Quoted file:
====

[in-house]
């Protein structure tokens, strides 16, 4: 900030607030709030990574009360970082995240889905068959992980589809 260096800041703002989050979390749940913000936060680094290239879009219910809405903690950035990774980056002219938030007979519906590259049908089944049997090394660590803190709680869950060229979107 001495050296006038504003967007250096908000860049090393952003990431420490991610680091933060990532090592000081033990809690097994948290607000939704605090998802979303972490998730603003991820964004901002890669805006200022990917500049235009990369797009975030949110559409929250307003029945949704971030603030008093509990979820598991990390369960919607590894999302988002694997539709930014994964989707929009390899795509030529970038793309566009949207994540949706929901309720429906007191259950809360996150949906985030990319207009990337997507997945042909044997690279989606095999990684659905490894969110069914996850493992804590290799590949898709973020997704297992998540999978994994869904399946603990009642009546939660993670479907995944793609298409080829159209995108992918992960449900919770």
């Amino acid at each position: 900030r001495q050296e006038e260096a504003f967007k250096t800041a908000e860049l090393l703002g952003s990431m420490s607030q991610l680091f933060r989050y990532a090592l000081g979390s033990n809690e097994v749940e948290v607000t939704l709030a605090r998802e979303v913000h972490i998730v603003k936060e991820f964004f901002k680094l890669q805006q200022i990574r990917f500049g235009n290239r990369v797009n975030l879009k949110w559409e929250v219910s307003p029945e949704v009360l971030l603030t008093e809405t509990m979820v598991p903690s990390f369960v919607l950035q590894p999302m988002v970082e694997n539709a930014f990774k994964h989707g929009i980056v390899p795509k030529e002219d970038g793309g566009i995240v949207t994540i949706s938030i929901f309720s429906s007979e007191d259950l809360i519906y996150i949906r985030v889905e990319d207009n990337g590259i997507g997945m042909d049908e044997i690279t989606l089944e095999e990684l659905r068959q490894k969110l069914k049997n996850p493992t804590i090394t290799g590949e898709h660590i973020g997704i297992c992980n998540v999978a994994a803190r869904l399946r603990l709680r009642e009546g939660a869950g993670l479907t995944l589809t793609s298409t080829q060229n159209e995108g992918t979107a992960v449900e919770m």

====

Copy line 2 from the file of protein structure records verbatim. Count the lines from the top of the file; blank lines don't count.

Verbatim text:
């Protein structure tokens, strides 16, 4: 900030607030709030990574009360970082995240889905068959992980589809 260096800041703002989050979390749940913000936060680094290239879009219910809405903690950035990774980056002219938030007979519906590259049908089944049997090394660590803190709680869950060229979107 001495050296006038504003967007250096908000860049090393952003990431420490991610680091933060990532090592000081033990809690097994948290607000939704605090998802979303972490998730603003991820964004901002890669805006200022990917500049235009990369797009975030949110559409929250307003029945949704971030603030008093509990979820598991990390369960919607590894999302988002694997539709930014994964989707929009390899795509030529970038793309566009949207994540949706929901309720429906007191259950809360996150949906985030990319207009990337997507997945042909044997690279989606095999990684659905490894969110069914996850493992804590290799590949898709973020997704297992998540999978994994869904399946603990009642009546939660993670479907995944793609298409080829159209995108992918992960449900919770």